A quote from George Orwell on freedom of press goes like this, “If liberty means anything at all, it means the right to tell people what they do not want to hear.”
This quote gets lost in the political rhetoric of today, as the media on both sides of the political spectrum report, “what the [insert party] do not want you to know.” However, there is an issue that affects current and future Americans that is rarely discussed by either party anymore. That issue is of course, the $20 trillion and rising national debt.
When the national debt is discussed in debates or talk shows, each politician or expert usually points their finger at the opposing party. This makes them half right. Both parties have put us on an unsustainable fiscal path, and the future of our nation depends on both sides of the aisle telling their constituents what they do not want to hear: our country is on an unsustainable fiscal path and big policy changes and sacrifices must occur in order for the next generation to succeed.
Leaders from both parties acknowledge our fiscal situation is poor, but rarely acknowledge that to fix our situation unpopular changes will have to occur. While most Members of Congress wants to ‘bring home the bacon’ for his or her state or district, in our current fiscal climate, chances are they are hurting their constituents more than they are helping. Indeed, every dollar we spend today must be paid back by future taxpayers with interest, placing a huge burden on current and future Americans.
According to the independent Congressional Research Service, “Such debt eventually must be repaid, either through spending reductions, tax increases, or combination of the two, and may also generate crowding out that could reduce future economic productivity.” Essentially, accumulating debt hinders future economic growth and opportunity.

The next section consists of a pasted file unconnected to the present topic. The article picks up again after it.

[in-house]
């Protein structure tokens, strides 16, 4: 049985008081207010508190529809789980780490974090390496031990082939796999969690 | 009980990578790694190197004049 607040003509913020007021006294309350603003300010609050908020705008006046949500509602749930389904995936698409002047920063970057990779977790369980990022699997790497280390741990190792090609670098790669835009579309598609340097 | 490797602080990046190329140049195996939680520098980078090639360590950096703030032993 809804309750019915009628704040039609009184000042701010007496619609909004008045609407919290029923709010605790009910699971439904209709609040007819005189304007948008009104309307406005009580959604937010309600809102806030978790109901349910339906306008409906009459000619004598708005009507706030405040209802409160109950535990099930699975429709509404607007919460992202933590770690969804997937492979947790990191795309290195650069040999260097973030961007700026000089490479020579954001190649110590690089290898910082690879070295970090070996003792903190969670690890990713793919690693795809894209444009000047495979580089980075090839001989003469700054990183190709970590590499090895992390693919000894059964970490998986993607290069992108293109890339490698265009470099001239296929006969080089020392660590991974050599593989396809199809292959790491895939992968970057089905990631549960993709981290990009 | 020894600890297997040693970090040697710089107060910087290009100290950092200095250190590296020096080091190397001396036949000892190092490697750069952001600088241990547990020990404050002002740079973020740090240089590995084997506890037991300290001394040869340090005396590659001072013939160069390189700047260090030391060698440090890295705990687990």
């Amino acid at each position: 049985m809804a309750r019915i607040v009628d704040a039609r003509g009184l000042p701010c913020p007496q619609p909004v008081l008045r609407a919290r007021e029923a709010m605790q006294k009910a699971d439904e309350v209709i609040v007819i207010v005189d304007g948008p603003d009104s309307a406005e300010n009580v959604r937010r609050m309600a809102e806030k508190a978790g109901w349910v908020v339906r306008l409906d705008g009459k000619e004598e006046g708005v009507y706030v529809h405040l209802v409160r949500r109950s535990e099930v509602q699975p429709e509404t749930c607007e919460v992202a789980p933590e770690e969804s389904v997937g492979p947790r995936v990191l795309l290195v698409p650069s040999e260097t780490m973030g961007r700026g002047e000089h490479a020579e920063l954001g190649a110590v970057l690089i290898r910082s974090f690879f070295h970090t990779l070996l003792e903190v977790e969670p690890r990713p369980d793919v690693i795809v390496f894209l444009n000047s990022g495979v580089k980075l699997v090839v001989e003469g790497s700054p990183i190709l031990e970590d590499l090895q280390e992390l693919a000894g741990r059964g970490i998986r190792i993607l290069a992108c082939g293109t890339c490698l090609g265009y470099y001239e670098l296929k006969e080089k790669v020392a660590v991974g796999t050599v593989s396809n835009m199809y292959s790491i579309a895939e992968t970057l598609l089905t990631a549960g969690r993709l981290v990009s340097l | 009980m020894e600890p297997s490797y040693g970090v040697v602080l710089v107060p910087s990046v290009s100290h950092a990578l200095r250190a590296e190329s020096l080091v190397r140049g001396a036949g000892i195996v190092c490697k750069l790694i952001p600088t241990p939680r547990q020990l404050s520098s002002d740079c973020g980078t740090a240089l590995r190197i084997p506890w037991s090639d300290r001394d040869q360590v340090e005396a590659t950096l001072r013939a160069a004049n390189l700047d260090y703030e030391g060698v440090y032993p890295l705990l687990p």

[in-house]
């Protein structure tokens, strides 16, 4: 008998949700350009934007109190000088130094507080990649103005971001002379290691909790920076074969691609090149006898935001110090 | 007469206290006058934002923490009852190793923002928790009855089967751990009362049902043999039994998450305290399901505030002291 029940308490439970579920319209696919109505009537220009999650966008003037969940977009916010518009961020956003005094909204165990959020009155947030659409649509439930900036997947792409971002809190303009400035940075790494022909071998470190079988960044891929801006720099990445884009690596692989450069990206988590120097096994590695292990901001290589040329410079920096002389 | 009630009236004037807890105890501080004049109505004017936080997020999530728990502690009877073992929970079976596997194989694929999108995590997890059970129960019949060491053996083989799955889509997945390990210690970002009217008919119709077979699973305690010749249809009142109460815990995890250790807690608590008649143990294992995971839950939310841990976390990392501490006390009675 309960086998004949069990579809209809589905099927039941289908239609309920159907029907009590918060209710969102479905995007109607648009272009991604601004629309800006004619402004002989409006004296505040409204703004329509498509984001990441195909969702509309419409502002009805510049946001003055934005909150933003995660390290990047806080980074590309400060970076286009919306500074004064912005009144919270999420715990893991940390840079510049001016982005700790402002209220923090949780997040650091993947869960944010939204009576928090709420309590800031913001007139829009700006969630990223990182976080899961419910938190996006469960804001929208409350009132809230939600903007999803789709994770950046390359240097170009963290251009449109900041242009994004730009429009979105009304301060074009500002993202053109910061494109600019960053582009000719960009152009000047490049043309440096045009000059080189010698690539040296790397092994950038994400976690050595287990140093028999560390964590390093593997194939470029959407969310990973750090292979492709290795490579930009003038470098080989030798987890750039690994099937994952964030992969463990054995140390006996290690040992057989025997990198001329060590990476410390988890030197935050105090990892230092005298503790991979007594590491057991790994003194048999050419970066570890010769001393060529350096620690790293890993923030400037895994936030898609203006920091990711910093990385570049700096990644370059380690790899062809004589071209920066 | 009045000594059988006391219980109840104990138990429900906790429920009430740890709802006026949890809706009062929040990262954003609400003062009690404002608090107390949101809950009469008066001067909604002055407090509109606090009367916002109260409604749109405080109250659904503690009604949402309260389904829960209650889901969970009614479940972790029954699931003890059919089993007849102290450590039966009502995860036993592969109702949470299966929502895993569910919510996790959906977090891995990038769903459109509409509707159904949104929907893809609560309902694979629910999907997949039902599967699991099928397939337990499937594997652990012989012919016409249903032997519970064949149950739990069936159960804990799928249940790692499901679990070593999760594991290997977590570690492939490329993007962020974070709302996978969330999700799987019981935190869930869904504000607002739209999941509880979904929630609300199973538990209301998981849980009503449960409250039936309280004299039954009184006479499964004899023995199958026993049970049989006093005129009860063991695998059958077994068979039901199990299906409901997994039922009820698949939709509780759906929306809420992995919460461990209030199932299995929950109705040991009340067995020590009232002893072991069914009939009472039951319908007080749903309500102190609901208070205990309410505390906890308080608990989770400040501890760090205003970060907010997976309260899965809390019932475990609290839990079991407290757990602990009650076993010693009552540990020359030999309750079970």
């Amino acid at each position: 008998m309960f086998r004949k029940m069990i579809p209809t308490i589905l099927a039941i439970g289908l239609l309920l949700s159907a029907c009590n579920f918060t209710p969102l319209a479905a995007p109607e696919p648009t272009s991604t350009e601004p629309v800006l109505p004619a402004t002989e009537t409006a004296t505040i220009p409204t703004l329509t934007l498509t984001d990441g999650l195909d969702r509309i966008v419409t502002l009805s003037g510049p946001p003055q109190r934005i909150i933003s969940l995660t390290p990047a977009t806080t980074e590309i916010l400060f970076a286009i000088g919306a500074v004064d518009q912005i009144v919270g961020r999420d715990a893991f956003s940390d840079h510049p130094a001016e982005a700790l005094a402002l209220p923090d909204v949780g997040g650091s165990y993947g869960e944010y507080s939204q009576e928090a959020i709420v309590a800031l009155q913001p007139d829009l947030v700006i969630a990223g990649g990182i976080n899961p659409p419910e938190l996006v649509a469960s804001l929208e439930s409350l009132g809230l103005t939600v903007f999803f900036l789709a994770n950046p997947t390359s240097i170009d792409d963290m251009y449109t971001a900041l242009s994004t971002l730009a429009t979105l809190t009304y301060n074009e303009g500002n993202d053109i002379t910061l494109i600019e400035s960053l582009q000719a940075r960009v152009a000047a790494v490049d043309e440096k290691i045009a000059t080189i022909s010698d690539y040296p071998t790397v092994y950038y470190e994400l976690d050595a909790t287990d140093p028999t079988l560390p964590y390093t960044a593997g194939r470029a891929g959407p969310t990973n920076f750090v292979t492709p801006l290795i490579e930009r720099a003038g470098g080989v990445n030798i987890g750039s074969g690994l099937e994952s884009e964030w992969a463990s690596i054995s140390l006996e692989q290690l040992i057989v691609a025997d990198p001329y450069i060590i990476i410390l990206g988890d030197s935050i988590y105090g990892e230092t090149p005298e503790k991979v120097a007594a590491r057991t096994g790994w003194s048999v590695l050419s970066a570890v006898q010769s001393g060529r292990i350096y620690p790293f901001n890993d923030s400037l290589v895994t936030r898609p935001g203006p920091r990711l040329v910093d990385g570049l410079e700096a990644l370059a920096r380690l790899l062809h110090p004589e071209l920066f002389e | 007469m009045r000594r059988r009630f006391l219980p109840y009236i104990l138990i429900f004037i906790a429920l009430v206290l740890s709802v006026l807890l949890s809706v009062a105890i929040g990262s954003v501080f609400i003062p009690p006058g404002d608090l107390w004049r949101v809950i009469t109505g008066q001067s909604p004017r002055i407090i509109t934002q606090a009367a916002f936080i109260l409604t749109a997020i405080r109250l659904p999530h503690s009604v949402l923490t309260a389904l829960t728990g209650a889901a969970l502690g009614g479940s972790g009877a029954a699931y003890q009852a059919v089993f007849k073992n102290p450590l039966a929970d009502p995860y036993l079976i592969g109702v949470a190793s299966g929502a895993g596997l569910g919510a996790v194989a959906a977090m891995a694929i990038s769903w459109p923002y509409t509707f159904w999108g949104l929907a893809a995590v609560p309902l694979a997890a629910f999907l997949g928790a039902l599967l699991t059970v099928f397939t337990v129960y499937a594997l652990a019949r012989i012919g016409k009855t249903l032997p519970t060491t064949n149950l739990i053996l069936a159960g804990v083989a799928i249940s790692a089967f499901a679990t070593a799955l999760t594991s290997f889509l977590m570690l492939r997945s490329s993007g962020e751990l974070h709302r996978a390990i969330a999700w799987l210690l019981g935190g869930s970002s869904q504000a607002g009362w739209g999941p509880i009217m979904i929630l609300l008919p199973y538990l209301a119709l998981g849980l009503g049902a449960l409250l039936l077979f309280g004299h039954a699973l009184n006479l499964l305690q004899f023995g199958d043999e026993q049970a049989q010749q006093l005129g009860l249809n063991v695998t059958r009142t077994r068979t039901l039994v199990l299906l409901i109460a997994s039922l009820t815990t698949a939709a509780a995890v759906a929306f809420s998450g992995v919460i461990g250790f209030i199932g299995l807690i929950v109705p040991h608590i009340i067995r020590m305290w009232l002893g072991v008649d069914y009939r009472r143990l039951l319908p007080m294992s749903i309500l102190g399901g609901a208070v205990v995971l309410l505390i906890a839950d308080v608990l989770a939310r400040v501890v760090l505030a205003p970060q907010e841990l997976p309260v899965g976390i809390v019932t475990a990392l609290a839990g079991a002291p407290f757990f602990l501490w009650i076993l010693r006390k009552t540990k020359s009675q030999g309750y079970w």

Independent agencies like the Congressional Budget Office (CBO) and the Government Accountability Office (GAO), and even the Obama administration, all agree that “the current set of fiscal policies will lead to an unsustainable debt burden if left unchanged.” However, when discussing the national debt, the biggest driver of it often gets overlooked because it is such a polarizing issue. That issue is of course, entitlement programs.
A reality that many lawmakers refuse to acknowledge is that our entitlement programs are on an unsustainable path as well. Social Security is projected to run out of funds in 2034 and Medicare’s Hospital Insurance Trust is projectedto be depleted by 2028. Despite barrelling towards bankruptcy, Congress has not addressed the entitlement program issue since 1983, and it is not hard to see why.
Any time a Member of Congress or Presidential candidate brings up the idea of fixing our entitlement programs, the opposing party or candidate says they want to steal from beneficiaries of the program or “push grandma over the cliff.” This rhetoric is irresponsible, and if Congress does nothing to change the fiscal course of these entitlement programs, beneficiaries can expect to see their benefits reduced or eliminated do to Congress’s inaction.
As a young Ronald Reagan said in his famous ‘A Time For Choosing’ speech, “Are we so lacking in business sense that we cannot put this program on a sound actuarial basis, so that those who do depend on it won’t come to the cupboard and find it bare?”
The Trump Administration has vowed not to touch entitlement programs, but has also vowed to address our debt and poor fiscal situation. However, our fiscal situation simply cannot be solved without addressing our entitlement programs. Any elected official or media personality that says so is kidding themselves.
Entitlement programs like Social Security and Medicare are essential to those who receive benefits, and we should keep our promise to current beneficiaries. But doing nothing to fix the massive structural problems in these programs cannot be an option. You may not want to hear it, but the longer we wait to reform our entitlement programs, the more our debt grows, and the better chance future Americans grow up in a fiscal nightmare.